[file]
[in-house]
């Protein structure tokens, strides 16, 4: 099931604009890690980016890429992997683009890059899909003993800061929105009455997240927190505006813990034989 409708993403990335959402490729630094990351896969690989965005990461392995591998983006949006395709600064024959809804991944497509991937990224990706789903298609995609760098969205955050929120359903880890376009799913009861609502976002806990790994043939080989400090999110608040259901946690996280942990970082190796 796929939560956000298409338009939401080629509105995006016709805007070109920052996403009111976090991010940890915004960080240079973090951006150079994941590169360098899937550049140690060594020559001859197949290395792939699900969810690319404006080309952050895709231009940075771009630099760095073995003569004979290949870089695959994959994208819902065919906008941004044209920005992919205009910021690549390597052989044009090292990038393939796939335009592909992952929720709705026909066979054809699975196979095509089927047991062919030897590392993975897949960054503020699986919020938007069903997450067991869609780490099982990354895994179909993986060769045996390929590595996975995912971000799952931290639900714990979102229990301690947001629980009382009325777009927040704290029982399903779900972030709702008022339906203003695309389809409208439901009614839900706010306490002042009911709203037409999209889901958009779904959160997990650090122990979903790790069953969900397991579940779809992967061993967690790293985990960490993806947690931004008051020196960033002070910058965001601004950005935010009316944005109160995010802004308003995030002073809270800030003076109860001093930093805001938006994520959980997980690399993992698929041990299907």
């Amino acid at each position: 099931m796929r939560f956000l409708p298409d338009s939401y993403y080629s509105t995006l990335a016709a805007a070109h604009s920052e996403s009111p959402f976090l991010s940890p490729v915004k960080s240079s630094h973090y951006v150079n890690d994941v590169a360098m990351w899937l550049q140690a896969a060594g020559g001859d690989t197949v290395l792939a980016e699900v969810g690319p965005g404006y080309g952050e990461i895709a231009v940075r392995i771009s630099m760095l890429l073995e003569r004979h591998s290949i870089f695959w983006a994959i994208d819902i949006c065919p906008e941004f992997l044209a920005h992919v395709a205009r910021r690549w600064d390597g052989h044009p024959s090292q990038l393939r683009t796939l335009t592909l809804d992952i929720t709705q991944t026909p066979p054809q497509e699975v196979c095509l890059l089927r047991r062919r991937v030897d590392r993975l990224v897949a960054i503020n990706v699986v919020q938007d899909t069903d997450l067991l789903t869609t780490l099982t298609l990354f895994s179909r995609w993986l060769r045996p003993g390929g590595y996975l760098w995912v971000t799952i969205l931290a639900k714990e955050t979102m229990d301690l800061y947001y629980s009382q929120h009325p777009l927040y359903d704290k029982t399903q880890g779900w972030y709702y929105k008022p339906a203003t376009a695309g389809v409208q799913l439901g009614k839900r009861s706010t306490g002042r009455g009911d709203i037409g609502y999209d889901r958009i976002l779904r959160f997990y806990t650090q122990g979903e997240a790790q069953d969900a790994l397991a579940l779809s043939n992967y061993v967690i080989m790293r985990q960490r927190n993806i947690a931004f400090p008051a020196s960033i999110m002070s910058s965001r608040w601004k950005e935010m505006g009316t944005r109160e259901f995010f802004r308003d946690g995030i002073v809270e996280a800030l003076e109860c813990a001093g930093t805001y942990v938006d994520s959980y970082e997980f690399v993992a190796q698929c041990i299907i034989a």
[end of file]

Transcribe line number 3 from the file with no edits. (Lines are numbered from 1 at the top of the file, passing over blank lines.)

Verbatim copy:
């Amino acid at each position: 099931m796929r939560f956000l409708p298409d338009s939401y993403y080629s509105t995006l990335a016709a805007a070109h604009s920052e996403s009111p959402f976090l991010s940890p490729v915004k960080s240079s630094h973090y951006v150079n890690d994941v590169a360098m990351w899937l550049q140690a896969a060594g020559g001859d690989t197949v290395l792939a980016e699900v969810g690319p965005g404006y080309g952050e990461i895709a231009v940075r392995i771009s630099m760095l890429l073995e003569r004979h591998s290949i870089f695959w983006a994959i994208d819902i949006c065919p906008e941004f992997l044209a920005h992919v395709a205009r910021r690549w600064d390597g052989h044009p024959s090292q990038l393939r683009t796939l335009t592909l809804d992952i929720t709705q991944t026909p066979p054809q497509e699975v196979c095509l890059l089927r047991r062919r991937v030897d590392r993975l990224v897949a960054i503020n990706v699986v919020q938007d899909t069903d997450l067991l789903t869609t780490l099982t298609l990354f895994s179909r995609w993986l060769r045996p003993g390929g590595y996975l760098w995912v971000t799952i969205l931290a639900k714990e955050t979102m229990d301690l800061y947001y629980s009382q929120h009325p777009l927040y359903d704290k029982t399903q880890g779900w972030y709702y929105k008022p339906a203003t376009a695309g389809v409208q799913l439901g009614k839900r009861s706010t306490g002042r009455g009911d709203i037409g609502y999209d889901r958009i976002l779904r959160f997990y806990t650090q122990g979903e997240a790790q069953d969900a790994l397991a579940l779809s043939n992967y061993v967690i080989m790293r985990q960490r927190n993806i947690a931004f400090p008051a020196s960033i999110m002070s910058s965001r608040w601004k950005e935010m505006g009316t944005r109160e259901f995010f802004r308003d946690g995030i002073v809270e996280a800030l003076e109860c813990a001093g930093t805001y942990v938006d994520s959980y970082e997980f690399v993992a190796q698929c041990i299907i034989a």